doi:10.3389/fninf.2012.00018
PMCID: PMC3357495  PMID: 22661942
spike pattern; cell assembly; phase sequence; synfire chain; synfire braid; rat visual cortex
13.  Analyzing possible pitfalls of cross-frequency analysis 
BMC Neuroscience  2011;12(Suppl 1):P303.
doi:10.1186/1471-2202-12-S1-P303
PMCID: PMC3240416
14.  Investigating human audio-visual object perception with a combination of hypothesis-generating and hypothesis-testing fMRI analysis tools 
Primate multisensory object perception involves distributed brain regions. To investigate the network character of these regions of the human brain, we applied data-driven group spatial independent component analysis (ICA) to a functional magnetic resonance imaging (fMRI) data set acquired during a passive audio-visual (AV) experiment with common object stimuli. We labeled three group-level independent component (IC) maps as auditory (A), visual (V), and AV, based on their spatial layouts and activation time courses. The overlap between these IC maps served as definition of a distributed network of multisensory candidate regions including superior temporal, ventral occipito-temporal, posterior parietal and prefrontal regions. During an independent second fMRI experiment, we explicitly tested their involvement in AV integration. Activations in nine out of these twelve regions met the max-criterion (A < AV > V) for multisensory integration. Comparison of this approach with a general linear model-based region-of-interest definition revealed its complementary value for multisensory neuroimaging. In conclusion, we estimated functional networks of uni- and multisensory functional connectivity from one dataset and validated their functional roles in an independent dataset. These findings demonstrate the particular value of ICA for multisensory neuroimaging research and using independent datasets to test hypotheses generated from a data-driven analysis.
Electronic supplementary material
The online version of this article (doi:10.1007/s00221-011-2669-0) contains supplementary material, which is available to authorized users.
doi:10.1007/s00221-011-2669-0
PMCID: PMC3155044  PMID: 21503649
Crossmodal; Functional connectivity; Functional magnetic resonance imaging; Independent component analysis; Multisensory; Object perception
15.  Saccade-Related Modulations of Neuronal Excitability Support Synchrony of Visually Elicited Spikes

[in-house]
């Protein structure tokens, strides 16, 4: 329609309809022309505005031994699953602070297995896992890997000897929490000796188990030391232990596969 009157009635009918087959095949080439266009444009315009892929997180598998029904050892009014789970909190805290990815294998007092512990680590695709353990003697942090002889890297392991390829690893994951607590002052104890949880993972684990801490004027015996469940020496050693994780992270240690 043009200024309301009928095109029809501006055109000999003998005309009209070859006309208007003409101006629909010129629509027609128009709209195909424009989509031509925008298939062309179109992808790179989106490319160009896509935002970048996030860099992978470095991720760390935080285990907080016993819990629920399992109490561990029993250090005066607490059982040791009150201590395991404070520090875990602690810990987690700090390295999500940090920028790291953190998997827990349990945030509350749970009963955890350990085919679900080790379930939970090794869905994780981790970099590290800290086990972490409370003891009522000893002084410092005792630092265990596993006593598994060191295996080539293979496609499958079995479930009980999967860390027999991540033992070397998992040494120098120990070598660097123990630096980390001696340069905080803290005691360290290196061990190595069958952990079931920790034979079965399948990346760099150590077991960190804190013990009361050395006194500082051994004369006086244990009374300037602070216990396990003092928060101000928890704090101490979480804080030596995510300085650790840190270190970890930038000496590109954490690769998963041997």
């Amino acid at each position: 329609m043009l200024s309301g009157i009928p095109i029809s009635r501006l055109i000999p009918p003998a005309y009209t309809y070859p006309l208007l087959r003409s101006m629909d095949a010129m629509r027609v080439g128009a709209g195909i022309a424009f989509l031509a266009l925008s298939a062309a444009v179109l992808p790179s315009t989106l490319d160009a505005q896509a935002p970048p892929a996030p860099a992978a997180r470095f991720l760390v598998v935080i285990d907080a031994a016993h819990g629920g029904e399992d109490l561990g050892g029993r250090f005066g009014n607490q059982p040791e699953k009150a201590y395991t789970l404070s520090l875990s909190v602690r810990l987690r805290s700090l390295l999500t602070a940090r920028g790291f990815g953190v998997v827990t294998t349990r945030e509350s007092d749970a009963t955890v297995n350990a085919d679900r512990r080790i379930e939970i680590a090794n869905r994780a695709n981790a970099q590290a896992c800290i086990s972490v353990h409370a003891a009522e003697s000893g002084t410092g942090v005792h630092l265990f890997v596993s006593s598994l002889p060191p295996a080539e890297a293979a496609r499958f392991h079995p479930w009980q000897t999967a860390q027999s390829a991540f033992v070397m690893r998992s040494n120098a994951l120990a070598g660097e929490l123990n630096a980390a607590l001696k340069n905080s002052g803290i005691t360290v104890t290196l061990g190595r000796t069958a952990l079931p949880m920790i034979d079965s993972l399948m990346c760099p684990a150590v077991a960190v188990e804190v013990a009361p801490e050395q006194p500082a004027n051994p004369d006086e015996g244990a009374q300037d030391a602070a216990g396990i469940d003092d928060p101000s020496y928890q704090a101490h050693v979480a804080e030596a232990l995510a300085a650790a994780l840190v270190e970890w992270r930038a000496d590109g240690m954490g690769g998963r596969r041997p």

Cerebral Cortex (New York, NY)  2011;21(11):2482-2497.
During natural vision, primates perform frequent saccadic eye movements, allowing only a narrow time window for processing the visual information at each location. Individual neurons may contribute only with a few spikes to the visual processing during each fixation, suggesting precise spike timing as a relevant mechanism for information processing. We recently found in V1 of monkeys freely viewing natural images, that fixation-related spike synchronization occurs at the early phase of the rate response after fixation-onset, suggesting a specific role of the first response spikes in V1. Here, we show that there are strong local field potential (LFP) modulations locked to the onset of saccades, which continue into the successive fixation periods. Visually induced spikes, in particular the first spikes after the onset of a fixation, are locked to a specific epoch of the LFP modulation. We suggest that the modulation of neural excitability, which is reflected by the saccade-related LFP changes, serves as a corollary signal enabling precise timing of spikes in V1 and thereby providing a mechanism for spike synchronization.
doi:10.1093/cercor/bhr020
PMCID: PMC3183421  PMID: 21459839
free viewing; local field potential; phase locking; primary visual cortex; spike synchrony
16.  Timescales of Multineuronal Activity Patterns Reflect Temporal Structure of Visual Stimuli 
PLoS ONE  2011;6(2):e16758.
The investigation of distributed coding across multiple neurons in the cortex remains to this date a challenge. Our current understanding of collective encoding of information and the relevant timescales is still limited. Most results are restricted to disparate timescales, focused on either very fast, e.g., spike-synchrony, or slow timescales, e.g., firing rate. Here, we investigated systematically multineuronal activity patterns evolving on different timescales, spanning the whole range from spike-synchrony to mean firing rate. Using multi-electrode recordings from cat visual cortex, we show that cortical responses can be described as trajectories in a high-dimensional pattern space. Patterns evolve on a continuum of coexisting timescales that strongly relate to the temporal properties of stimuli. Timescales consistent with the time constants of neuronal membranes and fast synaptic transmission (5–20 ms) play a particularly salient role in encoding a large amount of stimulus-related information. Thus, to faithfully encode the properties of visual stimuli the brain engages multiple neurons into activity patterns evolving on multiple timescales.
doi:10.1371/journal.pone.0016758
PMCID: PMC3035626  PMID: 21346812
17.  Callosal Connections of Primary Visual Cortex Predict the Spatial Spreading of Binocular Rivalry Across the Visual Hemifields